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Knee injuries

Key points

  • Knee injuries can cause pain, swelling, bruising and instability.
  • If you injure your knee, use PRICE (protect, rest, ice, compression, elevation) for the first two to three days.
  • See your GP within a day if your knee is very painful and you can't put your weight on it.
  • A physiotherapist can give you exercises to help your knee recover or you may need surgery.

Group of people jogging in the park - knee ligament injury information

This section contains answers to common questions about this topic. Questions have been suggested by health professionals, website feedback and requests via email.

I have sprained a ligament in my knee. How long will it take to heal?


The time it takes for your sprain to heal depends on which part of your knee you have injured and how badly it’s affected. For example, for a mild sprain to the medial collateral ligament, full recovery may take as little as one to two weeks. But if your injury is more severe, or if you require surgery, return to sport can take up to 12 months.


Sprains, strains and tears in knee ligaments and damage to knee cartilage take time to repair themselves. The most important way to help your injury to heal is to follow the PRICE method immediately after the injury. PRICE stands for protection, rest, ice, compression and elevation. If your symptoms don't improve or any pain or swelling gets worse, talk to your GP about physiotherapy or other treatment. It may be that you will need to have reconstruction surgery.

It’s also important to follow the advice and exercise recommendations your GP or physiotherapist give you.

Can homeopathic arnica help with my knee injury?


It's unlikely. There is no convincing evidence that taking homeopathic arnica remedies can help with sprains and strains.


Arnica is often promoted as a treatment to help relieve soft-tissue injuries such as sprains and strains. You can buy arnica as a homeopathic medicine, but studies don’t show any convincing evidence that it can help with sprains or strains. Therefore, doctors don’t recommend it.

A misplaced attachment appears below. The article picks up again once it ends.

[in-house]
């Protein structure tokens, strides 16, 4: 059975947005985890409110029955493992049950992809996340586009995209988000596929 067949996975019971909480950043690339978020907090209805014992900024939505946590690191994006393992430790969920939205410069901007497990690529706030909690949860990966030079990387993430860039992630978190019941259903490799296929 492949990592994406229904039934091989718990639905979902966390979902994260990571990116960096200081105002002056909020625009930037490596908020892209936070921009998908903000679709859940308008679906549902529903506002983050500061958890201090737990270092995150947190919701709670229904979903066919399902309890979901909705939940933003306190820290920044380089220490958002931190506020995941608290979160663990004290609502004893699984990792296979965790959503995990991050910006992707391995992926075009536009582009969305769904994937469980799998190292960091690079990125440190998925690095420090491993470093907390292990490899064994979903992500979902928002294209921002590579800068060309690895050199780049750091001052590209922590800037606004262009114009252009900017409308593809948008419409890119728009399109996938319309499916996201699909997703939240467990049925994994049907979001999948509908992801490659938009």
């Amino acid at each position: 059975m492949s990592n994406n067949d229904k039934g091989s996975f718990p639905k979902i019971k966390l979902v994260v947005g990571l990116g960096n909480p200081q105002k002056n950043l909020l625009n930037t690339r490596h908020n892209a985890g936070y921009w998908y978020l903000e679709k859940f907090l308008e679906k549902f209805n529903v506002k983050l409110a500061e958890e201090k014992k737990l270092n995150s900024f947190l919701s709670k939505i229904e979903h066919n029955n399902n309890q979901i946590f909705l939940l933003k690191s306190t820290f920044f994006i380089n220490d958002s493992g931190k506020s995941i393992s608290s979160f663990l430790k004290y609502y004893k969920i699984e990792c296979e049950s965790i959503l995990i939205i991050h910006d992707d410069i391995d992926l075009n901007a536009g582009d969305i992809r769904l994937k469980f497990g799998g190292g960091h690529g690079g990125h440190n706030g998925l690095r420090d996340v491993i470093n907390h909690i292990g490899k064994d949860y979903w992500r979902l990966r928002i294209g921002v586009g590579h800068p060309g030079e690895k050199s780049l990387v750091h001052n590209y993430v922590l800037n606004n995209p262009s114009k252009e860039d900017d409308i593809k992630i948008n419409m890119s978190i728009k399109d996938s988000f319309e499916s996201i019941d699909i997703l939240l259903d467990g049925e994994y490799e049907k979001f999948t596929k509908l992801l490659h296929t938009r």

I recently sprained my medial collateral ligament while skiing. Are there any exercises that I can do to help me recover?


There are exercises you can do to help your ligament recover from an injury. But it’s important that you don’t do too much too soon otherwise you will do more damage to your knee. Immediately after your injury, it’s important to follow PRICE (protection, rest, ice, compression and elevation).


Your GP or physiotherapist may recommend that you wear a hinged knee brace to help your recovery. He or she will be able to recommend some simple exercises that you can do at home to help you recover from your injury. They will also advise you when to start doing them. The exercises are designed to help build your range of movement at the joint and strengthen the muscles surrounding your knee.

You may be advised to try gently and slowly transferring some of your body weight onto your affected leg at first. You can also try lying on the floor with a ball under your knee for support and gently extending your leg as far as you can without pain. Or you can try slowly raising your injured leg while it’s extended straight in a lying or sitting position.

After two or three weeks you might be able to start transferring more weight onto your affected leg. Eventually, you will be able to stand on just the affected leg without pain. Once you can bend and straighten your knee without any pain, you may want to strengthen your leg muscles with squats, lunges and weight-bearing movements. This will help prepare you to take part in sport again.